Cryptocurrency hedge funds’ assets under management have been increasing significantly, rising to more than $2 billion at the end of last year, according to a recent survey. The crypto hedge fund industry is expected to “grow significantly” along with the price of bitcoin.
Hedge Funds’ AUMs Doubled in 2019
Cryptocurrency hedge funds’ assets under management more than doubled in 2019, according to a new survey by PWC and Elwood Asset Management Services Ltd. Entitled “2020 Crypto Hedge Fund Report,” the document was published on May 11, the day of the third Bitcoin halving. The data comes from “the largest global crypto hedge funds by assets under management (AUM),” the report details, adding that it includes crypto index funds and crypto venture capital funds.
“Our Q1 2020 research shows that there are around 150 active crypto hedge funds. Almost two thirds of these (63%) were launched in 2018 or 2019,” the report’s authors wrote, elaborating:
We estimate that the total AUM of crypto hedge funds globally increased in 2019 to over US$2 billion from US$1 billion the previous year … The average AUM increased from US$21.9 million to US$44 million.
Most cryptocurrency hedge funds surveyed (97%) traded BTC, followed by ETH at 67%, XRP at 38%, LTC at 38%, BCH at 31%, and EOS at 25%. The substantial increase in AUM could also be attributed to the increase in the prices of cryptocurrencies. Bitcoin’s price, for example, rose from $3,872 on Jan. 1 last year to $7,174 on Dec. 31.
The top cryptocurrencies traded by crypto hedge funds surveyed by PWC and Elwood Asset Management. Source: Report by PWC and Elwood.
The median AUM at fund launch is $2 million in 2019, “indicating that funds have generally seen a 4X increase in AUM,” the report emphasizes. During the year, the percentage of crypto hedge funds using an independent custodian increased from 52% to 81% and 86% used an independent fund administrator. About 90% of hedge fund investors were either family offices (48%) or high-net-worth individuals (42%). A small percentage of respondents were foundations, endowments, venture-capital funds or funds-of-funds but none cited pension funds.
Furthermore, cryptocurrency hedge funds tend to be domiciled in the same jurisdictions as traditional hedge funds, most of which are in the Cayman Islands (42%), followed by the U.S. (38%) and the British Virgin Islands (8%). The report also points out that the survey results were based on answers by fund managers and were not verified by an independent party.
‘Significant’ Growth Expected
The report additionally finds that “the launch of actively managed crypto funds is highly correlated with the price of bitcoin (BTC)” and “The Bitcoin price spike in 2018 appears to have been a catalyst for further crypto funds to launch.”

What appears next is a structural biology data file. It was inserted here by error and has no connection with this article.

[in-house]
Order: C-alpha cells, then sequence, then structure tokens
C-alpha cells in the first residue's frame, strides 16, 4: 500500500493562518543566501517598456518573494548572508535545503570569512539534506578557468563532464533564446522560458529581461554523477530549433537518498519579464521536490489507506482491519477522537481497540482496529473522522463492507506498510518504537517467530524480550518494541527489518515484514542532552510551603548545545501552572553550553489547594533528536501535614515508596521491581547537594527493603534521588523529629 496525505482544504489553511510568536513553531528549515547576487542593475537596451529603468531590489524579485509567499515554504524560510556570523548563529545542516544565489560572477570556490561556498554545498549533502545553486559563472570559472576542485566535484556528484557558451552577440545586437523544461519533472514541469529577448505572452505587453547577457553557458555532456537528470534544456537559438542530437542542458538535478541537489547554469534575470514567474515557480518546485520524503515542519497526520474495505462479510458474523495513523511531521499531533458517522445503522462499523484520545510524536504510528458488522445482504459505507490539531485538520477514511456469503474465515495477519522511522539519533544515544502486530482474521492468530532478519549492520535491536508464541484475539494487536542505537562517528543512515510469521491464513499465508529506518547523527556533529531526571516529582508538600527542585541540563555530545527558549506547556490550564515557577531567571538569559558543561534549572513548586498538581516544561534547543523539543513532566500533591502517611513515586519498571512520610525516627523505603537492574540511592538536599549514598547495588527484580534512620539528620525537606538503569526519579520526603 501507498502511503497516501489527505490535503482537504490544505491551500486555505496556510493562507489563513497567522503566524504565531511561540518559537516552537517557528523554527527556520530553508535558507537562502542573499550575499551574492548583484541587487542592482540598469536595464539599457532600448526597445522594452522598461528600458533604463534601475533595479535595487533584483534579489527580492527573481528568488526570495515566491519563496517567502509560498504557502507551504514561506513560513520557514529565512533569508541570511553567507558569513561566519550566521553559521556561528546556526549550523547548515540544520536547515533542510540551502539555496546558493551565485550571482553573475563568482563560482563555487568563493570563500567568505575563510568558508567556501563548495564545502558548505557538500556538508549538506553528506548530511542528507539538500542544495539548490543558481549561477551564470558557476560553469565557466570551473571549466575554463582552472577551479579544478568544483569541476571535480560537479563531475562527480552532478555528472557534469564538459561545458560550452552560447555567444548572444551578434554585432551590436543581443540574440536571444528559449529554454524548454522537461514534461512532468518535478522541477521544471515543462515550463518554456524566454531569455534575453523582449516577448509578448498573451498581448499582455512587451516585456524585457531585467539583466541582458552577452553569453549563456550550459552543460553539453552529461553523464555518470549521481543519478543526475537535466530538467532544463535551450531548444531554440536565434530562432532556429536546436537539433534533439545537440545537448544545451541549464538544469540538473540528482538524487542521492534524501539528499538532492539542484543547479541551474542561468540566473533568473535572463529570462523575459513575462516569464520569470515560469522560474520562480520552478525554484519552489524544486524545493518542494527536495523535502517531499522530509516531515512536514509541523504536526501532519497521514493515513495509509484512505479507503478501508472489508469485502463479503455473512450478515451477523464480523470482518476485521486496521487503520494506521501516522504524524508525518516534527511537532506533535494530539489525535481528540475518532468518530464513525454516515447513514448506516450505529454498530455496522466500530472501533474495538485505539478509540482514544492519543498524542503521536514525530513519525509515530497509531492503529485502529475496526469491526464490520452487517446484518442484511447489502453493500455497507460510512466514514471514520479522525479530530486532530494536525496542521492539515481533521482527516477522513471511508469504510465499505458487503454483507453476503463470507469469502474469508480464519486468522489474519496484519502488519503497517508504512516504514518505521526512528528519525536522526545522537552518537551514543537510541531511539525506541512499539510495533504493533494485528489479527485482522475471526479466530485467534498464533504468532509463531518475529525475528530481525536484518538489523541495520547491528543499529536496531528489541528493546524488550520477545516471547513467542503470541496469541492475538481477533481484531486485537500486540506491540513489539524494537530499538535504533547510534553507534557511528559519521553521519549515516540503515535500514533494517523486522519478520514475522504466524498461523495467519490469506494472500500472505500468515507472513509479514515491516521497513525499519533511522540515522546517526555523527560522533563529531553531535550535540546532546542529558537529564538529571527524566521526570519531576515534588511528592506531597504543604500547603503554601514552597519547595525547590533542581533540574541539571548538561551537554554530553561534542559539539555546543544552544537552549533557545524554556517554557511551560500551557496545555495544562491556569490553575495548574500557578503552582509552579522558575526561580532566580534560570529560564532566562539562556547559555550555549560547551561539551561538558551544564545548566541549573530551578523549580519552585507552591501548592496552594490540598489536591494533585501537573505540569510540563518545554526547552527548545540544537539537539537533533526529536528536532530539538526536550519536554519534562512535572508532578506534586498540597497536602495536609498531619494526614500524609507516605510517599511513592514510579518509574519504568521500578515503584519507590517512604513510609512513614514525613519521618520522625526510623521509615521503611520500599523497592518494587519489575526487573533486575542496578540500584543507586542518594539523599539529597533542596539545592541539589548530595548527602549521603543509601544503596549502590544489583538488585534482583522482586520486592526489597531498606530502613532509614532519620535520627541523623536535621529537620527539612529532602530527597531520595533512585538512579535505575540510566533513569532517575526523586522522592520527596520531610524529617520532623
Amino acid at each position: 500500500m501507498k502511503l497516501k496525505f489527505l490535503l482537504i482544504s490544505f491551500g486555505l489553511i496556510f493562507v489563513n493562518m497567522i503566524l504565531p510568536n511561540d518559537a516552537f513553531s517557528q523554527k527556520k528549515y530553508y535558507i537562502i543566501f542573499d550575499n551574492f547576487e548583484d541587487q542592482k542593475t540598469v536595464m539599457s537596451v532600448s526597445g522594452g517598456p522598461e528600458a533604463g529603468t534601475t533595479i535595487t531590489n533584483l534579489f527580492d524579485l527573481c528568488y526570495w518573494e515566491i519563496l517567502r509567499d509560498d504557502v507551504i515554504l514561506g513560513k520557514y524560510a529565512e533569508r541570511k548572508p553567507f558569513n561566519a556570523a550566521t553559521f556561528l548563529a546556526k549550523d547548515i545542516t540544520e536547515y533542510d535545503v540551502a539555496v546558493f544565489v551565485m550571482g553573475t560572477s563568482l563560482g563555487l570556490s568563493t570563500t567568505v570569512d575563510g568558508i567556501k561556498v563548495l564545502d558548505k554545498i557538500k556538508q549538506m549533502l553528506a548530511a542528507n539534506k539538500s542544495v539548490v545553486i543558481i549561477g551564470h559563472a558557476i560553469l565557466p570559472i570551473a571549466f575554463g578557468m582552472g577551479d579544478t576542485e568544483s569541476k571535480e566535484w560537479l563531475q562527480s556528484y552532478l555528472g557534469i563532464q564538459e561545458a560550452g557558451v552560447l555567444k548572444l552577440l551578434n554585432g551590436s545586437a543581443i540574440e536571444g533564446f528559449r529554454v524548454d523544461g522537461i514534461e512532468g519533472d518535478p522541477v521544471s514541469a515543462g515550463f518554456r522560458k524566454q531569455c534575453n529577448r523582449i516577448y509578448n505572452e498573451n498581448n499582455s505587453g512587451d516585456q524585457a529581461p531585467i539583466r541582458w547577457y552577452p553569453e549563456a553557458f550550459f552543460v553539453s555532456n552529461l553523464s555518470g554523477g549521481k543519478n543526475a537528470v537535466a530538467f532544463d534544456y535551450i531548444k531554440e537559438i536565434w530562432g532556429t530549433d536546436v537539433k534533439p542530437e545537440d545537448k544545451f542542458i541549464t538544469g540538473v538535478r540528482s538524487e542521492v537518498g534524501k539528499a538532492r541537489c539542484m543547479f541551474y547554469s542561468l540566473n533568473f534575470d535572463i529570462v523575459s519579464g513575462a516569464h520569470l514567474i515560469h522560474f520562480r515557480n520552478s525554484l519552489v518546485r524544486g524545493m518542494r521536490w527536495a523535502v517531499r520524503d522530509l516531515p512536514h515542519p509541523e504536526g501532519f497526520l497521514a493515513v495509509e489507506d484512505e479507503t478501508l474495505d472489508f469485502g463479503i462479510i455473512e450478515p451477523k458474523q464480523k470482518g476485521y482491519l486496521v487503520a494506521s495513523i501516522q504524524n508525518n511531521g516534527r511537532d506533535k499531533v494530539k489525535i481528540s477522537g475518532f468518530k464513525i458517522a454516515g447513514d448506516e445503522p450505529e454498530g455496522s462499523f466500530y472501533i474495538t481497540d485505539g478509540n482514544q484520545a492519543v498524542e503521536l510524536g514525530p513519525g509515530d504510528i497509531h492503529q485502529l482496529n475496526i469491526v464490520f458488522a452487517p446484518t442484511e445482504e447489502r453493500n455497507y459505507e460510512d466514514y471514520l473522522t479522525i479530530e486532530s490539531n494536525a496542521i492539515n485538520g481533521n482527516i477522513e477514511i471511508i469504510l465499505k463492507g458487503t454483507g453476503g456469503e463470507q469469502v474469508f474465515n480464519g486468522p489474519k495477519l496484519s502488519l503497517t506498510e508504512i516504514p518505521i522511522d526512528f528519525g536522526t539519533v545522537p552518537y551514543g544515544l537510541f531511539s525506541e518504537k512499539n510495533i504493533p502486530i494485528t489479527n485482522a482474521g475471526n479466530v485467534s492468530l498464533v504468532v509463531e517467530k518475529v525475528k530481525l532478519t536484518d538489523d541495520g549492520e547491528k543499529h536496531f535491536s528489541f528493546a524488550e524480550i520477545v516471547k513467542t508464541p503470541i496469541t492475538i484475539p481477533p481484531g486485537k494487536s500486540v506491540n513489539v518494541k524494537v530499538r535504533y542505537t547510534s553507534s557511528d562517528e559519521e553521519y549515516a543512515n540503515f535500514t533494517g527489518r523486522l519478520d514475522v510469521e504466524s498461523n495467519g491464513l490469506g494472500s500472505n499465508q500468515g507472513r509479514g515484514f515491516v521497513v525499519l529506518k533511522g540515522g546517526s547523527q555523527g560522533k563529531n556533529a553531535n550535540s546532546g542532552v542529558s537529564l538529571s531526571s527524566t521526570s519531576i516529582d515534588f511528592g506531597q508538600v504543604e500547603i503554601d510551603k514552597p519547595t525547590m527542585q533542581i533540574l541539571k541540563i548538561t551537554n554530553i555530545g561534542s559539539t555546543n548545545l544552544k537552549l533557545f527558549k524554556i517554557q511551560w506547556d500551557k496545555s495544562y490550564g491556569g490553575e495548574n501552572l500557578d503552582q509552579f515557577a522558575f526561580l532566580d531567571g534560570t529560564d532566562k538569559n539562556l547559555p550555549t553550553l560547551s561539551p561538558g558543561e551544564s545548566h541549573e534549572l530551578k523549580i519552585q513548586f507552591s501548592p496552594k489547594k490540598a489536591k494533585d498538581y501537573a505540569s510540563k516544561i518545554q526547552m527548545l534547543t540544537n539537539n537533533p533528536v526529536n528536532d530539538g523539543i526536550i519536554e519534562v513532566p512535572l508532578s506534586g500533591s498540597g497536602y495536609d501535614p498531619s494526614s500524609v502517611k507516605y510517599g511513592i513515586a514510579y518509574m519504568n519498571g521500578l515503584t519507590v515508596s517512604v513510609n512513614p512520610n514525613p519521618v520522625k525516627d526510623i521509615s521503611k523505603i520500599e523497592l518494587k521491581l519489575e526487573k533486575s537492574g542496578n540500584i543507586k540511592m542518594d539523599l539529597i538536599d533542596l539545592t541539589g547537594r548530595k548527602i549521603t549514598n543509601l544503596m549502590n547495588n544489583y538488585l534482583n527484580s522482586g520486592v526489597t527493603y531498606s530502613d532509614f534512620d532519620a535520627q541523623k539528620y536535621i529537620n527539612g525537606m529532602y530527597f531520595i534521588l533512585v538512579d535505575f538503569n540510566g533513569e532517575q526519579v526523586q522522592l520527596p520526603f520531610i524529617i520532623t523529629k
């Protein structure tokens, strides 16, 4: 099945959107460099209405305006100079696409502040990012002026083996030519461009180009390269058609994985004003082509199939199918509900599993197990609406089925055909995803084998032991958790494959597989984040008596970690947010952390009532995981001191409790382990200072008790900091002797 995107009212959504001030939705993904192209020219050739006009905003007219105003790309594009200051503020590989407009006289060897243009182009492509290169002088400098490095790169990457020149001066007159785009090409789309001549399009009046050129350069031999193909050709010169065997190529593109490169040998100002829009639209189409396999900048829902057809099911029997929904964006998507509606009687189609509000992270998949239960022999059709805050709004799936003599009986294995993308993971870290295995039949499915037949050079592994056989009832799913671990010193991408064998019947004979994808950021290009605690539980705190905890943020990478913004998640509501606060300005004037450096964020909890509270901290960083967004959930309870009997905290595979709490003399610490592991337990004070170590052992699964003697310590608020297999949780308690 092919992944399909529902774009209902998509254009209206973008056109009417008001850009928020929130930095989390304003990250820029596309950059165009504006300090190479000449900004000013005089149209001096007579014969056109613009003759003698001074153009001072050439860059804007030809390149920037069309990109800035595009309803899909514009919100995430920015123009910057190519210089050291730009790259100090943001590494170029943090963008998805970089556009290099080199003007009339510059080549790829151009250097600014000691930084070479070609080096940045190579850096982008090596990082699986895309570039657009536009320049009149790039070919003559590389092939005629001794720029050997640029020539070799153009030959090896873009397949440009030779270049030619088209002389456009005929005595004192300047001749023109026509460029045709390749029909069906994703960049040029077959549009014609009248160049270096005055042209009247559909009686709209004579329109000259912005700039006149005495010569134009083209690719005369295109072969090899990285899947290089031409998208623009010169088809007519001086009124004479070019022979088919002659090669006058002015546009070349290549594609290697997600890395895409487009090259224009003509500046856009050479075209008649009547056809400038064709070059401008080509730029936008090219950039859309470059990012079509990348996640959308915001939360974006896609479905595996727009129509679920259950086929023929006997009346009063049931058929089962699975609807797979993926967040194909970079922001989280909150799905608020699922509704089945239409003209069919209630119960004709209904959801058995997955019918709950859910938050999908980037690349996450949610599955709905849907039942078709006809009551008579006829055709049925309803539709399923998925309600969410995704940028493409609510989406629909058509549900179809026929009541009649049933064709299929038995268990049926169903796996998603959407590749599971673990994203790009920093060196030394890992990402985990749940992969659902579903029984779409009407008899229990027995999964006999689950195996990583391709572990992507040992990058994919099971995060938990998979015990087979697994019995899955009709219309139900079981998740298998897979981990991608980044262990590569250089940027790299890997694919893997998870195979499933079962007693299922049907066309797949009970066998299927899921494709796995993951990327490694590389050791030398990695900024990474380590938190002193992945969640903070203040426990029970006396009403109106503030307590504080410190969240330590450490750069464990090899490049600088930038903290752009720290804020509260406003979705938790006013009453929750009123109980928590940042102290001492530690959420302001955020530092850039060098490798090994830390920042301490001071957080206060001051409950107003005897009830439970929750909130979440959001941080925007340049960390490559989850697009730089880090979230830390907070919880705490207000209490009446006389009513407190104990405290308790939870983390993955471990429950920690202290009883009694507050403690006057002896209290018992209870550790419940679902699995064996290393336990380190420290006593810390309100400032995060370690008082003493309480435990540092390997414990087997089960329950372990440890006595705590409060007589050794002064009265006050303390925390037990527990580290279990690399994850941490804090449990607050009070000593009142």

The number of new cryptocurrency hedge funds launched from 2012 to Q1 2020. Source: Report by PWC and Elwood.
After the third Bitcoin halving, many people expect the price of bitcoin to rise by the end of the year. Among them is Galaxy Digital CEO Mike Novogratz who believes that the price of bitcoin would hit $20,000 by December. Virgin Galactic Chairman Chamath Palihapitiya has been saying that bitcoin’s price could go to $1 million or more while Pantera Capital CEO Dan Morehead said it could peak at $115,000 by August next year.
Another bullish move for the crypto industry comes from the hedge fund manager Paul Tudor Jones who revealed on Monday that he has almost 2% of his assets in bitcoin. He explained that he is buying bitcoin as a hedge against the inflation and central banks’ money printing, as bitcoin reminds him of the role gold played in the 1970s.
PWC partner and global crypto leader Henri Arslanian was quoted by Bloomberg on Friday as saying: “The volatility of crypto markets offers many opportunities for quant traders … The performance of crypto quant funds tends to be more linked with market volatility rather than market performance.” He elaborated:
I expect the crypto hedge fund industry to grow significantly over the coming years as investing in a crypto fund may be the easiest and most familiar entry point for many institutional investors looking at entering this space.
Several analysts have predicted that interest in cryptocurrencies from institutional investors will increase post the covid-19 pandemic. Last month, a Japanese analyst outlined three key reasons why institutional demand for cryptocurrencies would rise after the coronavirus crisis. Grayscale Investments recently released its Q1 2020 earnings report showing record capital inflows, 88% of which were from institutional investors. Furthermore, a pro-crypto commissioner with the U.S. Securities and Exchange Commission, Hester Peirce, said she sees institutional demand rising.
What do you think about hedge funds increasingly investing in cryptocurrencies? Let us know in the comments section below.
Image Credits: Shutterstock, Pixabay, Wiki Commons, PWC, Elwood Asset Management
Disclaimer: This article is for informational purposes only. It is not a direct offer or solicitation of an offer to buy or sell, or a recommendation or endorsement of any products, services, or companies. Bitcoin.com does not provide investment, tax, legal, or accounting advice. Neither the company nor the author is responsible, directly or indirectly, for any damage or loss caused or alleged to be caused by or in connection with the use of or reliance on any content, goods or services mentioned in this article.